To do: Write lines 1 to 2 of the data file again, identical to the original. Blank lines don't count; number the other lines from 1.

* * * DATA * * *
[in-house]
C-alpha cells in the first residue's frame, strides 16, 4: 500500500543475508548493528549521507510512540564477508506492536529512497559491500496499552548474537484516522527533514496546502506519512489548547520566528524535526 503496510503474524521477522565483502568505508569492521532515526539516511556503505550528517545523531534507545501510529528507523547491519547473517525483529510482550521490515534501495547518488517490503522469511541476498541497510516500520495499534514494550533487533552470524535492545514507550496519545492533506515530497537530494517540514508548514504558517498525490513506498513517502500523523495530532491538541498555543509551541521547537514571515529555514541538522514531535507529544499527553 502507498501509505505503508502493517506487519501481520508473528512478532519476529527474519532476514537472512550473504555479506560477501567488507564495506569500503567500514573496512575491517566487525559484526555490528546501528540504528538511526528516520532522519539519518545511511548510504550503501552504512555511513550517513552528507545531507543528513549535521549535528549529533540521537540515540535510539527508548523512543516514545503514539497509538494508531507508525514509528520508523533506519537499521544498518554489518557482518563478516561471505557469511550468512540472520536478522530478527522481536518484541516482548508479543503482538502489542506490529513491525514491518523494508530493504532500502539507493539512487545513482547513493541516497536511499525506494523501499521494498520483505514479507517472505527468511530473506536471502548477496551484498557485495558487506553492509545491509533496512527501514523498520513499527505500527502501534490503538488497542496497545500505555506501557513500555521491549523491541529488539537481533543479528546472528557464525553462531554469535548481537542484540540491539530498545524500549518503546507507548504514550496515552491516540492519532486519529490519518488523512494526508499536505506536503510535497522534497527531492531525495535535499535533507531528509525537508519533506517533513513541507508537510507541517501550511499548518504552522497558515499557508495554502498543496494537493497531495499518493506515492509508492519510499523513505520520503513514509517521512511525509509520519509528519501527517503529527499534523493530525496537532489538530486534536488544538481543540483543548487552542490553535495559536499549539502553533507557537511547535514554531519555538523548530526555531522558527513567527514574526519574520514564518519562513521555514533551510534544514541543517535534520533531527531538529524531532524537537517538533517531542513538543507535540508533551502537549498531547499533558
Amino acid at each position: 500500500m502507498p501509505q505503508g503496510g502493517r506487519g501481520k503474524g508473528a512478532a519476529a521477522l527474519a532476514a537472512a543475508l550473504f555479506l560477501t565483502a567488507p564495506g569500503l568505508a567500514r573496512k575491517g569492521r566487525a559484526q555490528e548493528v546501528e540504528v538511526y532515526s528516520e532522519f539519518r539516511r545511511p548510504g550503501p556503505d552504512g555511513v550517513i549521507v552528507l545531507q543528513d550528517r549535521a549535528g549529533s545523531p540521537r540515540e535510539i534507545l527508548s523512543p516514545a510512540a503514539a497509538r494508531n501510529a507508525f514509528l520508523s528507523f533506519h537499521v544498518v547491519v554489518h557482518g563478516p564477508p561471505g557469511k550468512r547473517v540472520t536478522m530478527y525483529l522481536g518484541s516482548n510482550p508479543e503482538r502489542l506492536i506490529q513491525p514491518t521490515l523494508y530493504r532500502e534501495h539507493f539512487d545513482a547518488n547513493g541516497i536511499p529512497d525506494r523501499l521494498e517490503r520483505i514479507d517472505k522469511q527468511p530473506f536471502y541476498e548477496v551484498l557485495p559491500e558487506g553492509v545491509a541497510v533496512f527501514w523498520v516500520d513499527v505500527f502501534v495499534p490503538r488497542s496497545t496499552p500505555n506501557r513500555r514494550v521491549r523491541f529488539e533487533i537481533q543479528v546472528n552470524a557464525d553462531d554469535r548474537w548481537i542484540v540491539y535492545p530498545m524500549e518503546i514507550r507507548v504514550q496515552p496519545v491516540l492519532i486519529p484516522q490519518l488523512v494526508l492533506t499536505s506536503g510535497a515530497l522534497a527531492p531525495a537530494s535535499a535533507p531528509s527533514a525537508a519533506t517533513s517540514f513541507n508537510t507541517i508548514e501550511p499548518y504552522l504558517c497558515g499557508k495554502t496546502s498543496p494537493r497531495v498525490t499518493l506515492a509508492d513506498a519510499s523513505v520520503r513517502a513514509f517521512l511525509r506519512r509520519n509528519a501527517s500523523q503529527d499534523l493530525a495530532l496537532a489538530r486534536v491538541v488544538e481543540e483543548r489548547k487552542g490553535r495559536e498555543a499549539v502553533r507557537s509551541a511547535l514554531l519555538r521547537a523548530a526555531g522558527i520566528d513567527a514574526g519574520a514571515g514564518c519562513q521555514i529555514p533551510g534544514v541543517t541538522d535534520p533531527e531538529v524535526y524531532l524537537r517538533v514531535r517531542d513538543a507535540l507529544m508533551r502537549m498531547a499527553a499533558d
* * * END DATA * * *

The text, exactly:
[in-house]
C-alpha cells in the first residue's frame, strides 16, 4: 500500500543475508548493528549521507510512540564477508506492536529512497559491500496499552548474537484516522527533514496546502506519512489548547520566528524535526 503496510503474524521477522565483502568505508569492521532515526539516511556503505550528517545523531534507545501510529528507523547491519547473517525483529510482550521490515534501495547518488517490503522469511541476498541497510516500520495499534514494550533487533552470524535492545514507550496519545492533506515530497537530494517540514508548514504558517498525490513506498513517502500523523495530532491538541498555543509551541521547537514571515529555514541538522514531535507529544499527553 502507498501509505505503508502493517506487519501481520508473528512478532519476529527474519532476514537472512550473504555479506560477501567488507564495506569500503567500514573496512575491517566487525559484526555490528546501528540504528538511526528516520532522519539519518545511511548510504550503501552504512555511513550517513552528507545531507543528513549535521549535528549529533540521537540515540535510539527508548523512543516514545503514539497509538494508531507508525514509528520508523533506519537499521544498518554489518557482518563478516561471505557469511550468512540472520536478522530478527522481536518484541516482548508479543503482538502489542506490529513491525514491518523494508530493504532500502539507493539512487545513482547513493541516497536511499525506494523501499521494498520483505514479507517472505527468511530473506536471502548477496551484498557485495558487506553492509545491509533496512527501514523498520513499527505500527502501534490503538488497542496497545500505555506501557513500555521491549523491541529488539537481533543479528546472528557464525553462531554469535548481537542484540540491539530498545524500549518503546507507548504514550496515552491516540492519532486519529490519518488523512494526508499536505506536503510535497522534497527531492531525495535535499535533507531528509525537508519533506517533513513541507508537510507541517501550511499548518504552522497558515499557508495554502498543496494537493497531495499518493506515492509508492519510499523513505520520503513514509517521512511525509509520519509528519501527517503529527499534523493530525496537532489538530486534536488544538481543540483543548487552542490553535495559536499549539502553533507557537511547535514554531519555538523548530526555531522558527513567527514574526519574520514564518519562513521555514533551510534544514541543517535534520533531527531538529524531532524537537517538533517531542513538543507535540508533551502537549498531547499533558